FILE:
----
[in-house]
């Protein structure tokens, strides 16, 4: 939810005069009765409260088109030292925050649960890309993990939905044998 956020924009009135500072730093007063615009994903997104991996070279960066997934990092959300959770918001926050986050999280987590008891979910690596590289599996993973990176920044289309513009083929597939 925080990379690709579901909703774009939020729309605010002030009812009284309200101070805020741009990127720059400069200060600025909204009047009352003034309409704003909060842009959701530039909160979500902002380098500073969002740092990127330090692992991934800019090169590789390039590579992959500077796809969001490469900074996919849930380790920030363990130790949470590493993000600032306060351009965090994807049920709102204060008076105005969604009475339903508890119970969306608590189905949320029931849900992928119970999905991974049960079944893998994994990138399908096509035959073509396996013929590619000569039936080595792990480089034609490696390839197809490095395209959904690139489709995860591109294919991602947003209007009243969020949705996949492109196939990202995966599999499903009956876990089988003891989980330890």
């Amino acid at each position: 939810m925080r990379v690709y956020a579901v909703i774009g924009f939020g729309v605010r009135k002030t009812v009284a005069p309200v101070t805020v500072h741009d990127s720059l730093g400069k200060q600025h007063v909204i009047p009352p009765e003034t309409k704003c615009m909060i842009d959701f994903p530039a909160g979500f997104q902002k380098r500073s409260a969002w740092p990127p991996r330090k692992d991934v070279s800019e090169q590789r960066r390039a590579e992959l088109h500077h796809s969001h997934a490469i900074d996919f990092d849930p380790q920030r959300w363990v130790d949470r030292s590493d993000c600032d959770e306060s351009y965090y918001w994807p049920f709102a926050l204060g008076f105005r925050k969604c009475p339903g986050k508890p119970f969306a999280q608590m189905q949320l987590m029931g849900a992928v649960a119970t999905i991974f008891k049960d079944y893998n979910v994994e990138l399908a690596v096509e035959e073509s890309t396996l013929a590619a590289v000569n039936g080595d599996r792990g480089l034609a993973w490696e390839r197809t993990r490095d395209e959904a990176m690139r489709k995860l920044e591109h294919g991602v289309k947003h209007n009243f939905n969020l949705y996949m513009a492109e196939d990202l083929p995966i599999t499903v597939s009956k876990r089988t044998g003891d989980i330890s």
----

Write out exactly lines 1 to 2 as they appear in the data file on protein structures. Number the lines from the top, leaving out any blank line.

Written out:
[in-house]
């Protein structure tokens, strides 16, 4: 939810005069009765409260088109030292925050649960890309993990939905044998 956020924009009135500072730093007063615009994903997104991996070279960066997934990092959300959770918001926050986050999280987590008891979910690596590289599996993973990176920044289309513009083929597939 925080990379690709579901909703774009939020729309605010002030009812009284309200101070805020741009990127720059400069200060600025909204009047009352003034309409704003909060842009959701530039909160979500902002380098500073969002740092990127330090692992991934800019090169590789390039590579992959500077796809969001490469900074996919849930380790920030363990130790949470590493993000600032306060351009965090994807049920709102204060008076105005969604009475339903508890119970969306608590189905949320029931849900992928119970999905991974049960079944893998994994990138399908096509035959073509396996013929590619000569039936080595792990480089034609490696390839197809490095395209959904690139489709995860591109294919991602947003209007009243969020949705996949492109196939990202995966599999499903009956876990089988003891989980330890």